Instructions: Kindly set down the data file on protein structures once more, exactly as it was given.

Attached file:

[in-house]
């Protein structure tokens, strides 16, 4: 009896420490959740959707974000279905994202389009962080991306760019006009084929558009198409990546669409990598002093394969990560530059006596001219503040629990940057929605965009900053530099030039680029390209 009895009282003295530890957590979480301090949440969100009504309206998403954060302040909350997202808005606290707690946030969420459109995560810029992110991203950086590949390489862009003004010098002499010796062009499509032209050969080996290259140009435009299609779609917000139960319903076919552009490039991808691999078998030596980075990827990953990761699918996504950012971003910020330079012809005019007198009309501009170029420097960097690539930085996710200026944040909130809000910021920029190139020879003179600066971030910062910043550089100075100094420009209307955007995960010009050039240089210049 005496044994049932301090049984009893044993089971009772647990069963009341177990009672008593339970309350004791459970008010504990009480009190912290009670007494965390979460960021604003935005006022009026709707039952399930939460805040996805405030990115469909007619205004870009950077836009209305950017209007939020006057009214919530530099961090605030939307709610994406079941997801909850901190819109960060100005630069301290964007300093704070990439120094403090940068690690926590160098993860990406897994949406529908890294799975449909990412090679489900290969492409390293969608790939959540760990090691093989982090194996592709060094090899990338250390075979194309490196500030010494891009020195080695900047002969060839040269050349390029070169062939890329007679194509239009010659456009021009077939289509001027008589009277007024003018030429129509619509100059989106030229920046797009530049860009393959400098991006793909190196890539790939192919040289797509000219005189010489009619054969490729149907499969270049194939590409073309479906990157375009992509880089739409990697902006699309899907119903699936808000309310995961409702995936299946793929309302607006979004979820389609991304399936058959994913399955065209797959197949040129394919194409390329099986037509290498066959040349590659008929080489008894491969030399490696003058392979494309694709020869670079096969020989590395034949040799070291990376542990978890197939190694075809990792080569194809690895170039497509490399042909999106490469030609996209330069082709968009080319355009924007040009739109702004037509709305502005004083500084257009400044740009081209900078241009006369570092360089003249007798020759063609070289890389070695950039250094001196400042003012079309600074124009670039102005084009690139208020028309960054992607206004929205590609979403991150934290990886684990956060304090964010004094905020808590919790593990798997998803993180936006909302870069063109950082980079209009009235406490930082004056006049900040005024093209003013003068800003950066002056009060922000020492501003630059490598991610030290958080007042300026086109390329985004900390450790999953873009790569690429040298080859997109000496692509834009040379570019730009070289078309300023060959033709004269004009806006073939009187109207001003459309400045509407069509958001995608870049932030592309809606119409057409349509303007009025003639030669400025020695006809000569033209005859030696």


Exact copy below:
[in-house]
């Protein structure tokens, strides 16, 4: 009896420490959740959707974000279905994202389009962080991306760019006009084929558009198409990546669409990598002093394969990560530059006596001219503040629990940057929605965009900053530099030039680029390209 009895009282003295530890957590979480301090949440969100009504309206998403954060302040909350997202808005606290707690946030969420459109995560810029992110991203950086590949390489862009003004010098002499010796062009499509032209050969080996290259140009435009299609779609917000139960319903076919552009490039991808691999078998030596980075990827990953990761699918996504950012971003910020330079012809005019007198009309501009170029420097960097690539930085996710200026944040909130809000910021920029190139020879003179600066971030910062910043550089100075100094420009209307955007995960010009050039240089210049 005496044994049932301090049984009893044993089971009772647990069963009341177990009672008593339970309350004791459970008010504990009480009190912290009670007494965390979460960021604003935005006022009026709707039952399930939460805040996805405030990115469909007619205004870009950077836009209305950017209007939020006057009214919530530099961090605030939307709610994406079941997801909850901190819109960060100005630069301290964007300093704070990439120094403090940068690690926590160098993860990406897994949406529908890294799975449909990412090679489900290969492409390293969608790939959540760990090691093989982090194996592709060094090899990338250390075979194309490196500030010494891009020195080695900047002969060839040269050349390029070169062939890329007679194509239009010659456009021009077939289509001027008589009277007024003018030429129509619509100059989106030229920046797009530049860009393959400098991006793909190196890539790939192919040289797509000219005189010489009619054969490729149907499969270049194939590409073309479906990157375009992509880089739409990697902006699309899907119903699936808000309310995961409702995936299946793929309302607006979004979820389609991304399936058959994913399955065209797959197949040129394919194409390329099986037509290498066959040349590659008929080489008894491969030399490696003058392979494309694709020869670079096969020989590395034949040799070291990376542990978890197939190694075809990792080569194809690895170039497509490399042909999106490469030609996209330069082709968009080319355009924007040009739109702004037509709305502005004083500084257009400044740009081209900078241009006369570092360089003249007798020759063609070289890389070695950039250094001196400042003012079309600074124009670039102005084009690139208020028309960054992607206004929205590609979403991150934290990886684990956060304090964010004094905020808590919790593990798997998803993180936006909302870069063109950082980079209009009235406490930082004056006049900040005024093209003013003068800003950066002056009060922000020492501003630059490598991610030290958080007042300026086109390329985004900390450790999953873009790569690429040298080859997109000496692509834009040379570019730009070289078309300023060959033709004269004009806006073939009187109207001003459309400045509407069509958001995608870049932030592309809606119409057409349509303007009025003639030669400025020695006809000569033209005859030696």